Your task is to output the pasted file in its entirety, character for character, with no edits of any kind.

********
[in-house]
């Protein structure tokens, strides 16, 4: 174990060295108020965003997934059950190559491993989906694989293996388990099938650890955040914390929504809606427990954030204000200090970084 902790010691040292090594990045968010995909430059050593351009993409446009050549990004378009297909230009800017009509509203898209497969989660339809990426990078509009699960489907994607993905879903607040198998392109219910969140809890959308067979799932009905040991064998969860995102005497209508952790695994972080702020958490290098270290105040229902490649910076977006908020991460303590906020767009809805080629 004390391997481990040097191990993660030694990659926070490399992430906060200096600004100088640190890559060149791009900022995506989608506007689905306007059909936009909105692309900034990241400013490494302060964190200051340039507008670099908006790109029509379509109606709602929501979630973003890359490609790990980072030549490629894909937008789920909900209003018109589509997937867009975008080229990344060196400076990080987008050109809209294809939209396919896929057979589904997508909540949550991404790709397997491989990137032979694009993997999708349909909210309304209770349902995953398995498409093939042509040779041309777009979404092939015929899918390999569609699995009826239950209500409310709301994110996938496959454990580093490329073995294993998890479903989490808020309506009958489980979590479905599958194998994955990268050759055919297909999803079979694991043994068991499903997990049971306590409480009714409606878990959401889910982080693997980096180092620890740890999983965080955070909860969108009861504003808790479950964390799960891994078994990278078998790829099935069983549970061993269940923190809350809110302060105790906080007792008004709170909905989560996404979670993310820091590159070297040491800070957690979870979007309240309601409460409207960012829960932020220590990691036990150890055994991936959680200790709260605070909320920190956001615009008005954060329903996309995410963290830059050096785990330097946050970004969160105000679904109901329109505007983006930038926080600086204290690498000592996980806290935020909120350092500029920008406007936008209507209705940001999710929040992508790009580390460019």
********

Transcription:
[in-house]
């Protein structure tokens, strides 16, 4: 174990060295108020965003997934059950190559491993989906694989293996388990099938650890955040914390929504809606427990954030204000200090970084 902790010691040292090594990045968010995909430059050593351009993409446009050549990004378009297909230009800017009509509203898209497969989660339809990426990078509009699960489907994607993905879903607040198998392109219910969140809890959308067979799932009905040991064998969860995102005497209508952790695994972080702020958490290098270290105040229902490649910076977006908020991460303590906020767009809805080629 004390391997481990040097191990993660030694990659926070490399992430906060200096600004100088640190890559060149791009900022995506989608506007689905306007059909936009909105692309900034990241400013490494302060964190200051340039507008670099908006790109029509379509109606709602929501979630973003890359490609790990980072030549490629894909937008789920909900209003018109589509997937867009975008080229990344060196400076990080987008050109809209294809939209396919896929057979589904997508909540949550991404790709397997491989990137032979694009993997999708349909909210309304209770349902995953398995498409093939042509040779041309777009979404092939015929899918390999569609699995009826239950209500409310709301994110996938496959454990580093490329073995294993998890479903989490808020309506009958489980979590479905599958194998994955990268050759055919297909999803079979694991043994068991499903997990049971306590409480009714409606878990959401889910982080693997980096180092620890740890999983965080955070909860969108009861504003808790479950964390799960891994078994990278078998790829099935069983549970061993269940923190809350809110302060105790906080007792008004709170909905989560996404979670993310820091590159070297040491800070957690979870979007309240309601409460409207960012829960932020220590990691036990150890055994991936959680200790709260605070909320920190956001615009008005954060329903996309995410963290830059050096785990330097946050970004969160105000679904109901329109505007983006930038926080600086204290690498000592996980806290935020909120350092500029920008406007936008209507209705940001999710929040992508790009580390460019």